Re: Error on Language Codes page.

From: Doug Ewell (
Date: Sun Feb 01 2009 - 10:07:20 CST

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    Philippe Verdy <verdy underscore p at wanadoo dot fr> wrote:

    >> That page continues to trouble me, because of its recommendation to
    >> use ISO 639-1 codes for Hebrew, Indonesian, and Yiddish that were
    >> withdrawn from that standard 20 years ago.
    > These three casesv are not a problem: did you note the asterisk after
    > these codes:

    The text explains the asterisk as identifying the older codes that users
    are being told to prefer over the newer codes.

    > they are also present in ISO 639, and mean deprecated codes.

    Codes that are withdrawn from a standard in the ISO 639 family are not
    still present in the standard. See the official text file provided by
    ISO 639-2/RA at:

    or the corresponding HTML versions, such as one sorted by ISO 639-2 code

    There are also lists sorted by English or French language name. You
    will not find the withdrawn codes in these lists, or anywhere on the
    RA's official site except on their change page, where they do use both
    "deprecated" and "withdrawn" to refer to these codes, which is
    misleading since these are not synonyms.

    You can certainly find older lists, provided by third parties, that
    differ from the official standard. These lists are available at places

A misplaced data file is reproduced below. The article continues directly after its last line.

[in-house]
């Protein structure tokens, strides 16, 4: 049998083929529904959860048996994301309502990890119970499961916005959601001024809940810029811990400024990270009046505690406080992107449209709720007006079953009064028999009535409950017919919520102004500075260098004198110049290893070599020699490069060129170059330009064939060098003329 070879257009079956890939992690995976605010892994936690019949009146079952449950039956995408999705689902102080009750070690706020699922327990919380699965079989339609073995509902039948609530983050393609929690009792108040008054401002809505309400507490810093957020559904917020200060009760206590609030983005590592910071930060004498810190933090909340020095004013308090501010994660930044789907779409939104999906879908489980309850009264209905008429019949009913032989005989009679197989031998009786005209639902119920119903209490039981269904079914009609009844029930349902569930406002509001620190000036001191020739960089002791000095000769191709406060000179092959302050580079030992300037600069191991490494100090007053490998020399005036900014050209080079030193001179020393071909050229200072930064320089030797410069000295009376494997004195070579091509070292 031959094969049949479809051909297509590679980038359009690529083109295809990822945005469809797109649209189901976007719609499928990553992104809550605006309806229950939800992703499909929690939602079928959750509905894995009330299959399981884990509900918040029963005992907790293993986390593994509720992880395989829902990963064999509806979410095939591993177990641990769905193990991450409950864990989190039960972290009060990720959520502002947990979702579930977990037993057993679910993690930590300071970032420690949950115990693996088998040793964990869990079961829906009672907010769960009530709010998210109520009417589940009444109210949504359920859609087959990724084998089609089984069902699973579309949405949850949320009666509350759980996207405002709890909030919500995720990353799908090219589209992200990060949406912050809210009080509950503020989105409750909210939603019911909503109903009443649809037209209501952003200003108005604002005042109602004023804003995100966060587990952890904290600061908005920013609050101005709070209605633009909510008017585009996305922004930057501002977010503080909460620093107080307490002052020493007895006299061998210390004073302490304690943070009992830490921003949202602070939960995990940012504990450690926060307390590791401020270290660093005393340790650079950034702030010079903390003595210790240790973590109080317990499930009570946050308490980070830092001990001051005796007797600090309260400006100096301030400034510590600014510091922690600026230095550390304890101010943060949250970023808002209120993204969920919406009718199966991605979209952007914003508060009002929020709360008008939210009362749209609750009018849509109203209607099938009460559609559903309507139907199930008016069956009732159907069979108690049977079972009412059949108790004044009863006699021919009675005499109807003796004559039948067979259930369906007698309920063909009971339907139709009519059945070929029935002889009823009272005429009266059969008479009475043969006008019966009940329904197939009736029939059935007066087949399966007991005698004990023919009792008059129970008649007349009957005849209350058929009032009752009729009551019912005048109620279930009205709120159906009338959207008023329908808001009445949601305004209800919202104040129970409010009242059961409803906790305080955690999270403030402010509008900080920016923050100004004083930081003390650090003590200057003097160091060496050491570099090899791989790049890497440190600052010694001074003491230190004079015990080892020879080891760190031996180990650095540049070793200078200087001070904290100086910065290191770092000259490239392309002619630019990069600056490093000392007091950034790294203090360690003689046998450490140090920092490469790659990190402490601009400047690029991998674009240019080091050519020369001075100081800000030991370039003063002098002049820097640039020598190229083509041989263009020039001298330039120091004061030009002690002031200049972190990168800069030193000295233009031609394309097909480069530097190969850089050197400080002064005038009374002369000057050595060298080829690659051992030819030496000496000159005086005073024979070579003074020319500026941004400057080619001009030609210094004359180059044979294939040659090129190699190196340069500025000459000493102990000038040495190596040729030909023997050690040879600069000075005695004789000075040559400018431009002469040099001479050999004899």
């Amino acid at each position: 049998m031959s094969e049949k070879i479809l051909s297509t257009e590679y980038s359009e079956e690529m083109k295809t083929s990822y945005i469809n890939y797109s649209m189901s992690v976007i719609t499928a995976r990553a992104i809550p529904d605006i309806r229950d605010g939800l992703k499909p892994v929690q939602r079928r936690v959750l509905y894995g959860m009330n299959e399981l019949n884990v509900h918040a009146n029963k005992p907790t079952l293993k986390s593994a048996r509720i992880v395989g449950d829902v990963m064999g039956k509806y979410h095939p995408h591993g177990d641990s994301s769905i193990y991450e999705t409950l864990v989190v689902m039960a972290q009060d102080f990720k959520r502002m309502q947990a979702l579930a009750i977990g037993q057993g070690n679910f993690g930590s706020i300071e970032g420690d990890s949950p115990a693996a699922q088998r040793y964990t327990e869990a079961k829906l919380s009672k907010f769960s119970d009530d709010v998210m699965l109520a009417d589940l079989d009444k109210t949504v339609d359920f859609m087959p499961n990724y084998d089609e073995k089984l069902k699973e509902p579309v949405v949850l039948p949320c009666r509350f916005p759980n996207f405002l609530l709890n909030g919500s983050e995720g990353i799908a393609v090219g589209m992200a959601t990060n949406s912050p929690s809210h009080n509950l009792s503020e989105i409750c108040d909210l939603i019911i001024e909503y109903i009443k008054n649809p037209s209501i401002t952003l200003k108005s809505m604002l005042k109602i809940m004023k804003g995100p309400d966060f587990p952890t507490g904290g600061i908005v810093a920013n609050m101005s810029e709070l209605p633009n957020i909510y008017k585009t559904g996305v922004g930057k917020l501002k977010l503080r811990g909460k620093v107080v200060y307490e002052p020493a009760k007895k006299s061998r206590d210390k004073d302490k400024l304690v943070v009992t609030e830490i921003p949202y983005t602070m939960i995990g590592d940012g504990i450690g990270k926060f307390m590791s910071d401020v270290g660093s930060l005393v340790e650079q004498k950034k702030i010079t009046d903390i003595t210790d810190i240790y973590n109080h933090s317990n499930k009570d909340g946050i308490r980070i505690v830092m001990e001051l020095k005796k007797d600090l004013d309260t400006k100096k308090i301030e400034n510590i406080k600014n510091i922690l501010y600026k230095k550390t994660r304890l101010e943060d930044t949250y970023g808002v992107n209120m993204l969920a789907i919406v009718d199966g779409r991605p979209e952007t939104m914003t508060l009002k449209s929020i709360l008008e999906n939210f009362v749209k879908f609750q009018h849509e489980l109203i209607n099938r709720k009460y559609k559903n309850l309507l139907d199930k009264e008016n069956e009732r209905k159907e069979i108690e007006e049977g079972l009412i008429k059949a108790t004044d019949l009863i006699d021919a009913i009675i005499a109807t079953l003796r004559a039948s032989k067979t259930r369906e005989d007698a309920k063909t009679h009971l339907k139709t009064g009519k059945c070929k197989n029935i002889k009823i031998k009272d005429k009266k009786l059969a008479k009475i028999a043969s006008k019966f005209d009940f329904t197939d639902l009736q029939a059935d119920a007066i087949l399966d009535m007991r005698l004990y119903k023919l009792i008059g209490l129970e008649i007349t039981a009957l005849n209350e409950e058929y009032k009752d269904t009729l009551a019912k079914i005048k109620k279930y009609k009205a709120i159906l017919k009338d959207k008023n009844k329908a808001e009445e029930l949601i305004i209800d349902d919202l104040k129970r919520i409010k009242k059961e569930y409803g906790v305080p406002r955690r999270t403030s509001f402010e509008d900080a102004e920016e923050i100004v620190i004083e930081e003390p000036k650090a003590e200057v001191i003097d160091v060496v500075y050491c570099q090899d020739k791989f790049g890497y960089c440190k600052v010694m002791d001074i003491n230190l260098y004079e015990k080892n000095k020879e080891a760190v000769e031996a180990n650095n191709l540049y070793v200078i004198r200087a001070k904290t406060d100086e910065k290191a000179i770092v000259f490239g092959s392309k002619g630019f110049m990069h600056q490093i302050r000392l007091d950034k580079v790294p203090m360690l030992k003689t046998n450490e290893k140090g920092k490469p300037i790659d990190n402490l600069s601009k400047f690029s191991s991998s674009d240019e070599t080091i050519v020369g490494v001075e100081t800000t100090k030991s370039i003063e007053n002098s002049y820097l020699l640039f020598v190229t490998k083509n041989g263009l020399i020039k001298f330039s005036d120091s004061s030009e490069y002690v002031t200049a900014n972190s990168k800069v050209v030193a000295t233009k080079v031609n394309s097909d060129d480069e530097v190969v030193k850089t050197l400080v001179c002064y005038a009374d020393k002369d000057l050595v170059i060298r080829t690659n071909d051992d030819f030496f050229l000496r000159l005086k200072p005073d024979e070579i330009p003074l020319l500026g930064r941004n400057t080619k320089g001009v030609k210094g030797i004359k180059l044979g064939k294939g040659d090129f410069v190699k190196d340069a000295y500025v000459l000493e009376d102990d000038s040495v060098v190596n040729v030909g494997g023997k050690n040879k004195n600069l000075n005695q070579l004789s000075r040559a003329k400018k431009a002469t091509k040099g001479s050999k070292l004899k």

As you can see from the header, the codes in this file were typed in by
    individuals not affiliated with ISO 639, and corrections were made
    whenever someone got around to making them. This file is a snapshot in
    time from 1996; you'll notice that codes added more recently, such as
    'gv' for Manx and 'kw' for Cornish, are not listed. This is why it is
    important for RAs and MAs of such standards to provide freely available,
    electronic access to current copies of their code lists (FTP, gopher, or
    bulletin boards would have been available to ISO 639 before the Web was

    > The HTML page above correctly gives the current recommanded codes (the
    > other codes with the asterisk are non recommended coded, that are
    > still implicitly aliases that may be supported as they have still not
    > be reassigned to other languages;

    They aren't still supported by the ISO 639 authorities. The reason they
    have not been reassigned is so that *older, existing* data that uses
    these codes can still be interpreted correctly. That is very different
    from encouraging people to continue using these codes going forward.

    > anyway, there will probably be no more alpha-2 code assigned in any
    > part of ISO 639,

    While probably true, this has little or no relevance to the rest of the

    > so even if thoise aliases are not recommended, they are still usable
    > by applications that still use them for legacy reasons: Java for
    > example still supports "iw" internally).

    If Java requires the use of the old codes, then the page on the Unicode
    site should specify Java as an application that requires the use of the
    old codes.

    'in' and 'iw' and 'ji' were withdrawn from ISO 639 in 1989. That was a
    *long* time ago in computing. Telling people that they should "write
    the [oldest] one... for legacy applications that cannot manage correctly
    the new standard code or for classes of applications for which you are
    not certain that they can use the new standard," without citing specific
    legacy applications that have this constraint, is like telling people
    that they should continue to use the old Unicode 1.1 Hangul syllables in
    the U+3400 to U+4DFF range instead of the newfangled Unicode 2.0 Hangul

    In other news, I agree that the reference to "Bhutani" should be

    Doug Ewell  *  Thornton, Colorado, USA  *  RFC 4645  *  UTN #14  ˆ

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